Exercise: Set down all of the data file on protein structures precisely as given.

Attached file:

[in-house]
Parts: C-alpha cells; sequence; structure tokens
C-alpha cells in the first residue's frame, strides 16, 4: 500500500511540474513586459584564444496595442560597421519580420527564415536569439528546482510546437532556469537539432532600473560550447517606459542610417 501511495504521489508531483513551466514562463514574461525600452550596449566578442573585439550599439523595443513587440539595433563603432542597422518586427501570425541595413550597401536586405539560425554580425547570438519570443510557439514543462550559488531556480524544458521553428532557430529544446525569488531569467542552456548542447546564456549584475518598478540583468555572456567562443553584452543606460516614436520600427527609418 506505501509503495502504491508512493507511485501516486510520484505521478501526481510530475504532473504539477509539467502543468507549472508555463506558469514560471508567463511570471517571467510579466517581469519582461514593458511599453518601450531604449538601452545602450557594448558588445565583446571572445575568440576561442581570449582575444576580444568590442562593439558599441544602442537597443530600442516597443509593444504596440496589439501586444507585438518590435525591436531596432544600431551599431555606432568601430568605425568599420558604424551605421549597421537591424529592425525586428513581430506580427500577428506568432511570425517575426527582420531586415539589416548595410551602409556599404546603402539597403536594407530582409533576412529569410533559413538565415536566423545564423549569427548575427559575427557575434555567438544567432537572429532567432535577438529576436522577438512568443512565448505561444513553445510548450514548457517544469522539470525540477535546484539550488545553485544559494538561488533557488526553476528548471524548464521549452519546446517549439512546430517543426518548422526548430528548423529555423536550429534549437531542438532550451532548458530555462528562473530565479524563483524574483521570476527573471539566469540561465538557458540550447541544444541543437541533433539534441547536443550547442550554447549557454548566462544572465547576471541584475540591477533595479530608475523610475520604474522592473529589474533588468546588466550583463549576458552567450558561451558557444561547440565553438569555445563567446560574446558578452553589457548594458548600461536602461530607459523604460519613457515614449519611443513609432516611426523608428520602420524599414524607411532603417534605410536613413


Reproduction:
[in-house]
Parts: C-alpha cells; sequence; structure tokens
C-alpha cells in the first residue's frame, strides 16, 4: 500500500511540474513586459584564444496595442560597421519580420527564415536569439528546482510546437532556469537539432532600473560550447517606459542610417 501511495504521489508531483513551466514562463514574461525600452550596449566578442573585439550599439523595443513587440539595433563603432542597422518586427501570425541595413550597401536586405539560425554580425547570438519570443510557439514543462550559488531556480524544458521553428532557430529544446525569488531569467542552456548542447546564456549584475518598478540583468555572456567562443553584452543606460516614436520600427527609418 506505501509503495502504491508512493507511485501516486510520484505521478501526481510530475504532473504539477509539467502543468507549472508555463506558469514560471508567463511570471517571467510579466517581469519582461514593458511599453518601450531604449538601452545602450557594448558588445565583446571572445575568440576561442581570449582575444576580444568590442562593439558599441544602442537597443530600442516597443509593444504596440496589439501586444507585438518590435525591436531596432544600431551599431555606432568601430568605425568599420558604424551605421549597421537591424529592425525586428513581430506580427500577428506568432511570425517575426527582420531586415539589416548595410551602409556599404546603402539597403536594407530582409533576412529569410533559413538565415536566423545564423549569427548575427559575427557575434555567438544567432537572429532567432535577438529576436522577438512568443512565448505561444513553445510548450514548457517544469522539470525540477535546484539550488545553485544559494538561488533557488526553476528548471524548464521549452519546446517549439512546430517543426518548422526548430528548423529555423536550429534549437531542438532550451532548458530555462528562473530565479524563483524574483521570476527573471539566469540561465538557458540550447541544444541543437541533433539534441547536443550547442550554447549557454548566462544572465547576471541584475540591477533595479530608475523610475520604474522592473529589474533588468546588466550583463549576458552567450558561451558557444561547440565553438569555445563567446560574446558578452553589457548594458548600461536602461530607459523604460519613457515614449519611443513609432516611426523608428520602420524599414524607411532603417534605410536613413